Life in transition
Many women think of menopause as a change that sets in quickly when a woman reaches her late forties or fifties. But the truth is, there’s actually a long transitional phase leading up to menopause called perimenopause, and another phase that follows called postmenopause. Some women also experience early menopause if they experience certain health conditions and procedures.
Perimenopause is essentially a transition into menopause when a woman’s body starts to produce less estrogen. This phase usually begins when a woman is in her mid-forties, though it can begin when a woman is in her thirties or even earlier.
During perimenopause, your menstrual cycle will become irregular, but you can still get pregnant. You may experience spotting, skip a few periods, notice that your period is longer or shorter than usual, or experience bleeding that’s heavier or lighter than your normal. Other common signs of perimenopause include night sweats and hot flashes, mood changes, dryness during sex, decreased libido, decreased bone mass, and changes in cholesterol levels.
Typically, perimenopause lasts three or four years, but the duration will vary from person to person, which is the case with most aspects of perimenopause. Overall, this phase and the other stages of menopause are highly variable from one woman to another.
For many women, menopause occurs naturally as part of the aging process. But it can also set in earlier than usual for women who’ve experienced certain medical procedures and situations including chemotherapy, hysterectomy, and oophorectomy.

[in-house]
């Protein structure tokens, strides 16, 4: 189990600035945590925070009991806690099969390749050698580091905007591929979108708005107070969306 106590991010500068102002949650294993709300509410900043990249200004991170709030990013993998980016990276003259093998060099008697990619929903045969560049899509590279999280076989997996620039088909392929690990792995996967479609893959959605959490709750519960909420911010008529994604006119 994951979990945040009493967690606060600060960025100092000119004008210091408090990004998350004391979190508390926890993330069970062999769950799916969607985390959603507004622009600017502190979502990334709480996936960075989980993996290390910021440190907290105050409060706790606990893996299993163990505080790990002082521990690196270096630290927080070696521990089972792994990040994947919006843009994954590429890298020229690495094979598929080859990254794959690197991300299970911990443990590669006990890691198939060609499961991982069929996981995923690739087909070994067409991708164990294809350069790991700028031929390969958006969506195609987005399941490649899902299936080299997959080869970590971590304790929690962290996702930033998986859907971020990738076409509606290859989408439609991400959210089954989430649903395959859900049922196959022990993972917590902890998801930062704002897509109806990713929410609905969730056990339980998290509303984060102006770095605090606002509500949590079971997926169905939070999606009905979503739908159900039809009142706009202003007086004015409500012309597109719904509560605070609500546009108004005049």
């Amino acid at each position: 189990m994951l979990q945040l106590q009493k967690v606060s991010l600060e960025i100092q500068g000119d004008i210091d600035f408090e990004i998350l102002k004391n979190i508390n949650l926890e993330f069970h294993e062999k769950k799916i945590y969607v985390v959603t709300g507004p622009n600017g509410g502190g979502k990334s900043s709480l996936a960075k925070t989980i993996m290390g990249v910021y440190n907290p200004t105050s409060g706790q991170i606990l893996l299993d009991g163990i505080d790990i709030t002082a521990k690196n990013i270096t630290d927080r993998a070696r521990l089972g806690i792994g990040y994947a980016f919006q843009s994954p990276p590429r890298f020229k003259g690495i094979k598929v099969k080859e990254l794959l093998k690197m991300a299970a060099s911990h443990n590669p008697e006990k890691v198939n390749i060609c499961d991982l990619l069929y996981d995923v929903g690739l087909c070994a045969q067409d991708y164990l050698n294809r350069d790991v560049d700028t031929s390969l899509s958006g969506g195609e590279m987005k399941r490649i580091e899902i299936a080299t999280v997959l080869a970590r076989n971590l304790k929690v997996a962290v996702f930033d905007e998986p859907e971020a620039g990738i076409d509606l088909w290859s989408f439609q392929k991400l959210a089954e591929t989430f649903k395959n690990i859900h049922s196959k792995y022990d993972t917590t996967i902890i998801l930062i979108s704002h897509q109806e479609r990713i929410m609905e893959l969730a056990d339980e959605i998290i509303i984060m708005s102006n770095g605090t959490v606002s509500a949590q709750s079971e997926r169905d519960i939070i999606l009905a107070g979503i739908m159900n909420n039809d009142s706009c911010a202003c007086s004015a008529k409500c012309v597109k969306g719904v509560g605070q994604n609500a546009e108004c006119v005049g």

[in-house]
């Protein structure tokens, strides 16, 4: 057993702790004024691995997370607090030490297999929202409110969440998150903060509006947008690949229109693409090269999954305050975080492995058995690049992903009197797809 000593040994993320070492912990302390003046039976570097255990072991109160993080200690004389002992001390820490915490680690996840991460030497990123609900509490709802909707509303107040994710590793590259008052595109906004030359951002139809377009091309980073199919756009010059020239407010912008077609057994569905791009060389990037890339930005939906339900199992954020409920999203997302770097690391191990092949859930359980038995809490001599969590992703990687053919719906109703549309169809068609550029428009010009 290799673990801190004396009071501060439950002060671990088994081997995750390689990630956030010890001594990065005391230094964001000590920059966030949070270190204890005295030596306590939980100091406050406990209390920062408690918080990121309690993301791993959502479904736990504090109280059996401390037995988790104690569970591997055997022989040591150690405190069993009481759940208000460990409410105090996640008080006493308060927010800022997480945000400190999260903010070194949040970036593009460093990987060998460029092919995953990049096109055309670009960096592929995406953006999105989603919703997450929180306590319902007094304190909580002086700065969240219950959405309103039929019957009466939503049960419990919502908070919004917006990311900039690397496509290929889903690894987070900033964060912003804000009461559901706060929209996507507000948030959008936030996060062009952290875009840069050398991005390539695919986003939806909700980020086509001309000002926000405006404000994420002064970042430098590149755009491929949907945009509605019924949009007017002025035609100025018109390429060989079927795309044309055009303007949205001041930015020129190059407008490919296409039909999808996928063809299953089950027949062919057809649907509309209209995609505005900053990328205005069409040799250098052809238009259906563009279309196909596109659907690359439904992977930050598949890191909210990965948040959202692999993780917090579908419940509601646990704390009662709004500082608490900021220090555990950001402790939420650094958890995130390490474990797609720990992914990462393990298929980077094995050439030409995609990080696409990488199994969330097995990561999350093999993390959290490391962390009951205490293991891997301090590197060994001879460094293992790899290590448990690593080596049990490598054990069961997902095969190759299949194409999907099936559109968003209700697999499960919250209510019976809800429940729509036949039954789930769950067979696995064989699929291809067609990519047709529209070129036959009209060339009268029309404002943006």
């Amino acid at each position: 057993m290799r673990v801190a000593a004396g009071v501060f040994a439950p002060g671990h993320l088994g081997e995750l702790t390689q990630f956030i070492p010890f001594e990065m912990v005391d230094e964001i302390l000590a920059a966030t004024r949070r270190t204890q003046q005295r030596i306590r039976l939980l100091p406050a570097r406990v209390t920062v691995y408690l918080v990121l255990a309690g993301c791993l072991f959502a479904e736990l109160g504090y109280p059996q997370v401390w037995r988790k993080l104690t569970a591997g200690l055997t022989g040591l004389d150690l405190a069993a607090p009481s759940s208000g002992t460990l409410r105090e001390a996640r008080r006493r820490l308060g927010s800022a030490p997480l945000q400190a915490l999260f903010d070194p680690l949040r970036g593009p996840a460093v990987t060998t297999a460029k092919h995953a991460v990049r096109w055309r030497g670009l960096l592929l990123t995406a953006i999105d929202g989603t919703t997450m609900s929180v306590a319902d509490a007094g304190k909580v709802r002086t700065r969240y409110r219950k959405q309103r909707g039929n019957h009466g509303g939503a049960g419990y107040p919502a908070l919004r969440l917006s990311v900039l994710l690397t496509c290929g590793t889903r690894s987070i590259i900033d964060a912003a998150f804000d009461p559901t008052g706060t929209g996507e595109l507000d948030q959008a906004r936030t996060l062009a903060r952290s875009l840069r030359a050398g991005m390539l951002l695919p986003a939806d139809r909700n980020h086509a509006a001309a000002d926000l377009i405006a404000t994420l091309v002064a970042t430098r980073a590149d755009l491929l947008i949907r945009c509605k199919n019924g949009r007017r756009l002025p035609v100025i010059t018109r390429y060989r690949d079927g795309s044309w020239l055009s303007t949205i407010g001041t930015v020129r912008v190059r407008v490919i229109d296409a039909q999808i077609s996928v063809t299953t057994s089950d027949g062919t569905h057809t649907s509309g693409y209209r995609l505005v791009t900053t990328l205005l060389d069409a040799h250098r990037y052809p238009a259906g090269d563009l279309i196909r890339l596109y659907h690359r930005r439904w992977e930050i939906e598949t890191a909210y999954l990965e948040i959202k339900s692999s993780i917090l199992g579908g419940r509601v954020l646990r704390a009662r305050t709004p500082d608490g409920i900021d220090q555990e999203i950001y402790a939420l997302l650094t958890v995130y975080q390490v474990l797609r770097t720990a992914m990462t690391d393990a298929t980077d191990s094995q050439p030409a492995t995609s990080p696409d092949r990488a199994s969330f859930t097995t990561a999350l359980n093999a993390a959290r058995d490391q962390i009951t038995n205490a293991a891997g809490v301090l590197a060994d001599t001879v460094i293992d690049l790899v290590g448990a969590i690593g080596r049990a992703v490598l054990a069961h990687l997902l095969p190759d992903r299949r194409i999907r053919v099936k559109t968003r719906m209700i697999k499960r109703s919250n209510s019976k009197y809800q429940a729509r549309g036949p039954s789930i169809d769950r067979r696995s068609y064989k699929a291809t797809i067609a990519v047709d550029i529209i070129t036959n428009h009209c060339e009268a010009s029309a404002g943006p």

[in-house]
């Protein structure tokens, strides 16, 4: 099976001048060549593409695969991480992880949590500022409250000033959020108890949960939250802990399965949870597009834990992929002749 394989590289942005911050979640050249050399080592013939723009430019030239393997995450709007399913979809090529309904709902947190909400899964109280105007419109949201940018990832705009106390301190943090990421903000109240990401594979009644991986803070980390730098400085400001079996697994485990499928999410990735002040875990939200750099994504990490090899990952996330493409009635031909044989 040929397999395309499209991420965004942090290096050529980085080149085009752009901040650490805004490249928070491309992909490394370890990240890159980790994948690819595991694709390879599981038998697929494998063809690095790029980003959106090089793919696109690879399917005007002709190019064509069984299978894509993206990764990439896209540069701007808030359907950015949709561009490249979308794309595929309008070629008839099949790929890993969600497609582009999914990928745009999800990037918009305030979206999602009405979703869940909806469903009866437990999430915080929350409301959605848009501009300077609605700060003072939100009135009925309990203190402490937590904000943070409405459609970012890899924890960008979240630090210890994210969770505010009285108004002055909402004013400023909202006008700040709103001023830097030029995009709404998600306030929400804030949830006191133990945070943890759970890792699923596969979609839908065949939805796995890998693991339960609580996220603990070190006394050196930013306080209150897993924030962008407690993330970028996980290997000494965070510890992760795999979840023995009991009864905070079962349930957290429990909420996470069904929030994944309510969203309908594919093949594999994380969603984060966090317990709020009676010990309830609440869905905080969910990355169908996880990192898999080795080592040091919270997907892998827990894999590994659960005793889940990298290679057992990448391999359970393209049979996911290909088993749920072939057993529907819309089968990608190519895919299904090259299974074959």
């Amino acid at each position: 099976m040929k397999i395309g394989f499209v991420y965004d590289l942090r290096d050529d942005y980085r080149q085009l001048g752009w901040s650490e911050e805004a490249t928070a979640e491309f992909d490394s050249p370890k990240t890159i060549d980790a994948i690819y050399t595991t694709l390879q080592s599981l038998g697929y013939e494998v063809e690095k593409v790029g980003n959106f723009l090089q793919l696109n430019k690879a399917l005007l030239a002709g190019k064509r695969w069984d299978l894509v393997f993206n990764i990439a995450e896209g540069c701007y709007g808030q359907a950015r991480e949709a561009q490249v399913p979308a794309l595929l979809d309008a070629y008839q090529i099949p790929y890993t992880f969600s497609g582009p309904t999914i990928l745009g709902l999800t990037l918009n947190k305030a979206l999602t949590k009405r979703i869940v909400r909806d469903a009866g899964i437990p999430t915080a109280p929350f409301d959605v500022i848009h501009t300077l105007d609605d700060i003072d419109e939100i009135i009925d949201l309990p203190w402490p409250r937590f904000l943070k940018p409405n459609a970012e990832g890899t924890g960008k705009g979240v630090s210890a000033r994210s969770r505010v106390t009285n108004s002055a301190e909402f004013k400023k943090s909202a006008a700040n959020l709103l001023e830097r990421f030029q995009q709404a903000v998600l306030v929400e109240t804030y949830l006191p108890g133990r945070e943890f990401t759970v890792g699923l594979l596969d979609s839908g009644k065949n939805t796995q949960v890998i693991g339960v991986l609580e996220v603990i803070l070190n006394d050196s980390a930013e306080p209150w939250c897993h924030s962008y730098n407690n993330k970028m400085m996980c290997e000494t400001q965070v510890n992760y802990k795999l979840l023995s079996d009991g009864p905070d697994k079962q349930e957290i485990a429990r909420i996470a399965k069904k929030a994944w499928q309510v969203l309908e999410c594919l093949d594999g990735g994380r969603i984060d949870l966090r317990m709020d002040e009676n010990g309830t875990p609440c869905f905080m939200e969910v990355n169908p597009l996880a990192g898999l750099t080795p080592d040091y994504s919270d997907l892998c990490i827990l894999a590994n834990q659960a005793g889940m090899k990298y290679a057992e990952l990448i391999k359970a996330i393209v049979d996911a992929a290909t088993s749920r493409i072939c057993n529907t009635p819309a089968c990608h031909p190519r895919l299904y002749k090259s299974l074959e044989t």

During menopause, you’ll continue to experience some of the symptoms that you may have dealt with during perimenopause (hot flashes, insomnia, mood changes, and more) but the notable difference about this stage is that it’s when you’ll have your last menstrual period and can no longer become pregnant.
Most women experience menopause somewhere between the age of 45 and 58, with the average being at age 52.
The phase known as postmenopause begins a year after a woman’s last menstrual cycle. During this phase, you may continue to experience symptoms like hot flashes, insomnia and other sleep problems, mood changes such as depression and anxiety, increased heart rate, night sweats, and discomfort during intercourse due to vaginal dryness. Bleeding shouldn’t occur after you’ve had your last menstrual period, so you’ll need to see a doctor if you experience any vaginal bleeding during post menopause.